• Use spies with caution. Spies let you see the insides of the algorithm you are writing which can be very useful but that means a tighter coupling between your test code and the implementation. Be sure you actually care about these details if you're going to spy on them

As always, rules in software development aren't really rules and there can be exceptions. Uncle Bob's article of "When to mock" has some excellent pointers.

Wrapping up

More on TDD approach

  • When faced with less trivial examples, break the problem down into "thin vertical slices". Try to get to a point where you have working software backed by tests as soon as you can, to avoid getting in rabbit holes and taking a "big bang" approach.

  • Once you have some working software it should be easier to iterate with small steps until you arrive at the software you need.

"When to use iterative development? You should use iterative development only on projects that you want to succeed."

Martin Fowler.

Mocking

  • Without mocking important areas of your code will be untested. In our case we would not be able to test that our code paused between each print but there are countless other examples. Calling a service that can fail? Wanting to test your system in a particular state? It is very hard to test these scenarios without mocking.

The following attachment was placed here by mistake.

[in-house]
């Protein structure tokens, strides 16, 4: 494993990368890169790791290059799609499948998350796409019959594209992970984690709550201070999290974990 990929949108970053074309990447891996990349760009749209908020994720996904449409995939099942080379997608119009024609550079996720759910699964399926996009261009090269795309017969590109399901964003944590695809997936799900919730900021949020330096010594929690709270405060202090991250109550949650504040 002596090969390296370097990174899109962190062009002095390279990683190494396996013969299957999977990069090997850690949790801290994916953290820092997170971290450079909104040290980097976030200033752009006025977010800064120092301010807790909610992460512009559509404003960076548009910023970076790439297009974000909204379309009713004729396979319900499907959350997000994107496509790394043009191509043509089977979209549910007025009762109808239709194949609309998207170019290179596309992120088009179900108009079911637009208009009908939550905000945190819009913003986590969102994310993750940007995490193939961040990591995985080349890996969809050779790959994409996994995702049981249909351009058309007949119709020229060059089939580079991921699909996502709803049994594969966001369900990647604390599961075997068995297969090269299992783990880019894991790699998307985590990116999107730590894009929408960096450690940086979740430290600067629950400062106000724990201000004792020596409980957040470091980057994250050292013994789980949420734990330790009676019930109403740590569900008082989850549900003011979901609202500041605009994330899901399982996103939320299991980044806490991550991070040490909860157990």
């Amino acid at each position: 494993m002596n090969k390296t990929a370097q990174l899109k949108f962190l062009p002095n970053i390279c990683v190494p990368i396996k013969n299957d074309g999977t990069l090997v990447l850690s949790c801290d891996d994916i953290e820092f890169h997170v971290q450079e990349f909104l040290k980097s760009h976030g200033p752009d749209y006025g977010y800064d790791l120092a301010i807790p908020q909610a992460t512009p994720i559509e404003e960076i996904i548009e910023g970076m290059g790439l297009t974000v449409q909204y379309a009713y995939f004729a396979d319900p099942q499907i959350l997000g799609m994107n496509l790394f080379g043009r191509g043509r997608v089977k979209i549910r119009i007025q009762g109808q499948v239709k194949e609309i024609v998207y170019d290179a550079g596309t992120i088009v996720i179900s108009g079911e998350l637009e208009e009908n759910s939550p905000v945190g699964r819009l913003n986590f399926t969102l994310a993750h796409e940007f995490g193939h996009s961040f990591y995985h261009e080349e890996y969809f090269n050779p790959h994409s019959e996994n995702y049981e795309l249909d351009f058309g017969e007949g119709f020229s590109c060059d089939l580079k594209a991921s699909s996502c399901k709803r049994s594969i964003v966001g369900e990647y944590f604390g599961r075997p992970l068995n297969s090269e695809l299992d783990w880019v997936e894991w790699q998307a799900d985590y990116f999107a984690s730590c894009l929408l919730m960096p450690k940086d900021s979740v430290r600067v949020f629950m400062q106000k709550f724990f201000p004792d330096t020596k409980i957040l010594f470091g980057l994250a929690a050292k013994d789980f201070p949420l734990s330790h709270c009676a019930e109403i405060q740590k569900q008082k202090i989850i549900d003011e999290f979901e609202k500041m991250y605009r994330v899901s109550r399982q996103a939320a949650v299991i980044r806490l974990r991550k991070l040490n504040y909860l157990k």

• Without mocks you may have to set up databases and other third parties things just to test simple business rules. You're likely to have slow tests, resulting in slow feedback loops.

  • By having to spin up a database or a webservice to test something you're likely to have fragile tests due to the unreliability of such services.

Once a developer learns about mocking it becomes very easy to over-test every single facet of a system in terms of the way it works rather than what it does. Always be mindful about the value of your tests and what impact they would have in future refactoring.

In this post about mocking we have only covered Spies which are a kind of mock. There are different kind of mocks. Uncle Bob explains the types in a very easy to read article. In later chapters we will need to write code that depends on others for data, which is where we will show Stubs in action.